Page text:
Increasing Site & Patient Convenience For Oncology Clinical Trials

February 04 2021

It’s time to start addressing the financial & logistical impact for patients & sites.

In 2019, the American Cancer Society Cancer Action Network (ACSCAN) released a report calling on the industry to begin breaking down barriers to patient enrollment in oncology research. Many recommended actions pertain to financial and logistical barriers that impact patients and research sites.

According to the ACSCAN report, out of all potential qualifying patients for a trial, only 44% of them have access to an available trial, only 27% are eligible for the trial, and only 8% are able to successfully enroll in a study. These are just the barriers leading up to trial participation. Once a patient is enrolled, there are many obstacles that can impact patient retention in a study.

Let’s discuss some of the obstacles facing oncology research today and highlight innovation opportunities to transform the way sites, sponsors, and CROs interact.

Oncology Trials are Frequently Behind in Enrollment

Fortunately, we live in a time of tremendous medical discovery, especially for those who are living with cancer. However, many oncology trials are frequently behind in enrollment. In fact, 20% of oncological clinical trials fail as a result of poor patient enrollment (ASCAN 2019). This statistic was recently supported in the recent SCRS – Greenphire Financial Challenges Survey; where sites responded that recruitment is their top challenge.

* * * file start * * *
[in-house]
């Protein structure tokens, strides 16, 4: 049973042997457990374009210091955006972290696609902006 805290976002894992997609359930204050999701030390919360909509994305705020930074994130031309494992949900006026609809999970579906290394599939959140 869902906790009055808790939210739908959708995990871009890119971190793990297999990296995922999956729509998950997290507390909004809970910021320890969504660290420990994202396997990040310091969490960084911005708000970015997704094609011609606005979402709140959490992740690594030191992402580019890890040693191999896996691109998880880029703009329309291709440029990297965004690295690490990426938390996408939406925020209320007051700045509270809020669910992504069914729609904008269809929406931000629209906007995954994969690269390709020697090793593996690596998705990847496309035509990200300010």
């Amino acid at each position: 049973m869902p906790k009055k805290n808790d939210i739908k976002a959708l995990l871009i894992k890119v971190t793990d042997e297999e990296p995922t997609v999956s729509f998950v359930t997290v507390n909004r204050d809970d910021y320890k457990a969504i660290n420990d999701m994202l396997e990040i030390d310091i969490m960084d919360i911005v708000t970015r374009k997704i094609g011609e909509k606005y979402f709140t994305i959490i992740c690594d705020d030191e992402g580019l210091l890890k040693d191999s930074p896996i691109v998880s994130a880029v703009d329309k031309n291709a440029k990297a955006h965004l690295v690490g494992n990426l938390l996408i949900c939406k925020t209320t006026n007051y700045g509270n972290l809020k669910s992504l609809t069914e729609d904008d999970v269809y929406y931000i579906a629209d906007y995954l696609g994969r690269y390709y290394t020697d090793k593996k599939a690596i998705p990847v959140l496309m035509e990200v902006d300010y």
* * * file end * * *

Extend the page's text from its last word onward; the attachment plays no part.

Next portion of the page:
This means, after a potentially lifesaving treatment has been identified, it can be delayed in getting to market not as a result of an issue with the medication or protocol, but as a result of a lack of knowledge of a trial’s existence, or challenges with recruiting and retaining patients.

Increasing patient convenience and access is something that we can control and improve with new tools, offering a show of compassion and value for individuals offering their bodies and time for research. Clinicians today are considering new ways to recruit – and retain – participants in oncology trials. In addition to increasing awareness of trials as a treatment option, offering reimbursement for time and expenses and/or assisting patients with travel is key to engage patients. While providing reimbursements and stipends used to be uncommon in cancer research, the tide is changing. In a February 2021 survey clinical research sites, 60% said that they are seeing a shift in the acceptance of removing financial burdens for participants of oncology clinical trials.

Patient Diversity Is Deficient In Clinical Research

Given that 94% of US-based individuals have never participated in a clinical trial, there is tremendous opportunity to build awareness and improve access to clinical trials across diverse populations. According to an FDA study, only 4% of Oncology trial participants were African American and 4% Hispanic.  From a research standpoint, it is critical that trials include a diverse population of patients, to fully assess a treatment with racial and ethnic factors in mind.